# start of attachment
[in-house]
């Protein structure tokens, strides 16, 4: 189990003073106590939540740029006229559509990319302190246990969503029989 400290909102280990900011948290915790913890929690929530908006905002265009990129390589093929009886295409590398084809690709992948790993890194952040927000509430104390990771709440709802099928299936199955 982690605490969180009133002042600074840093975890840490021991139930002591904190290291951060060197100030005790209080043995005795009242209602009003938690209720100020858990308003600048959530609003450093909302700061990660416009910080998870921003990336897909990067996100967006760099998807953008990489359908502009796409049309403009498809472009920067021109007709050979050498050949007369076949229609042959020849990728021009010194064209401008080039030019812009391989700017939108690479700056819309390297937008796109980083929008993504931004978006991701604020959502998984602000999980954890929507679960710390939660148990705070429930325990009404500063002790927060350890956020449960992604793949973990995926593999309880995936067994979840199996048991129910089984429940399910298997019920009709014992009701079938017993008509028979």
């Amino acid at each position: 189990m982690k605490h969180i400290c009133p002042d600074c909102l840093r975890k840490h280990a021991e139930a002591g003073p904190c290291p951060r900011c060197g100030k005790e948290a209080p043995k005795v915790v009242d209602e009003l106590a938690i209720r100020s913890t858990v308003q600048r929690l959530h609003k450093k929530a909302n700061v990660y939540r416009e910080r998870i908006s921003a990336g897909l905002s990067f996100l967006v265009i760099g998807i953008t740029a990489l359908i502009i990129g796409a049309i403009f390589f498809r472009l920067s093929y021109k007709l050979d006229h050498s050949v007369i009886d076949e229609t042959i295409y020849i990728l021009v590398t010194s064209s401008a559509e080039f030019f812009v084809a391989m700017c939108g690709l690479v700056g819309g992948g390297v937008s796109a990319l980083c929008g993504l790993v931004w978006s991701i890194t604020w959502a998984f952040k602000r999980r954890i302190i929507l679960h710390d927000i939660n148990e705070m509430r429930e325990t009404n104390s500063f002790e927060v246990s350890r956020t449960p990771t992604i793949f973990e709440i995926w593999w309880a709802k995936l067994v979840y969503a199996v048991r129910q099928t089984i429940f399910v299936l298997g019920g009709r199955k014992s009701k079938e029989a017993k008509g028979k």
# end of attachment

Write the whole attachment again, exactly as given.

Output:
[in-house]
């Protein structure tokens, strides 16, 4: 189990003073106590939540740029006229559509990319302190246990969503029989 400290909102280990900011948290915790913890929690929530908006905002265009990129390589093929009886295409590398084809690709992948790993890194952040927000509430104390990771709440709802099928299936199955 982690605490969180009133002042600074840093975890840490021991139930002591904190290291951060060197100030005790209080043995005795009242209602009003938690209720100020858990308003600048959530609003450093909302700061990660416009910080998870921003990336897909990067996100967006760099998807953008990489359908502009796409049309403009498809472009920067021109007709050979050498050949007369076949229609042959020849990728021009010194064209401008080039030019812009391989700017939108690479700056819309390297937008796109980083929008993504931004978006991701604020959502998984602000999980954890929507679960710390939660148990705070429930325990009404500063002790927060350890956020449960992604793949973990995926593999309880995936067994979840199996048991129910089984429940399910298997019920009709014992009701079938017993008509028979």
């Amino acid at each position: 189990m982690k605490h969180i400290c009133p002042d600074c909102l840093r975890k840490h280990a021991e139930a002591g003073p904190c290291p951060r900011c060197g100030k005790e948290a209080p043995k005795v915790v009242d209602e009003l106590a938690i209720r100020s913890t858990v308003q600048r929690l959530h609003k450093k929530a909302n700061v990660y939540r416009e910080r998870i908006s921003a990336g897909l905002s990067f996100l967006v265009i760099g998807i953008t740029a990489l359908i502009i990129g796409a049309i403009f390589f498809r472009l920067s093929y021109k007709l050979d006229h050498s050949v007369i009886d076949e229609t042959i295409y020849i990728l021009v590398t010194s064209s401008a559509e080039f030019f812009v084809a391989m700017c939108g690709l690479v700056g819309g992948g390297v937008s796109a990319l980083c929008g993504l790993v931004w978006s991701i890194t604020w959502a998984f952040k602000r999980r954890i302190i929507l679960h710390d927000i939660n148990e705070m509430r429930e325990t009404n104390s500063f002790e927060v246990s350890r956020t449960p990771t992604i793949f973990e709440i995926w593999w309880a709802k995936l067994v979840y969503a199996v048991r129910q099928t089984i429940f399910v299936l298997g019920g009709r199955k014992s009701k079938e029989a017993k008509g028979k």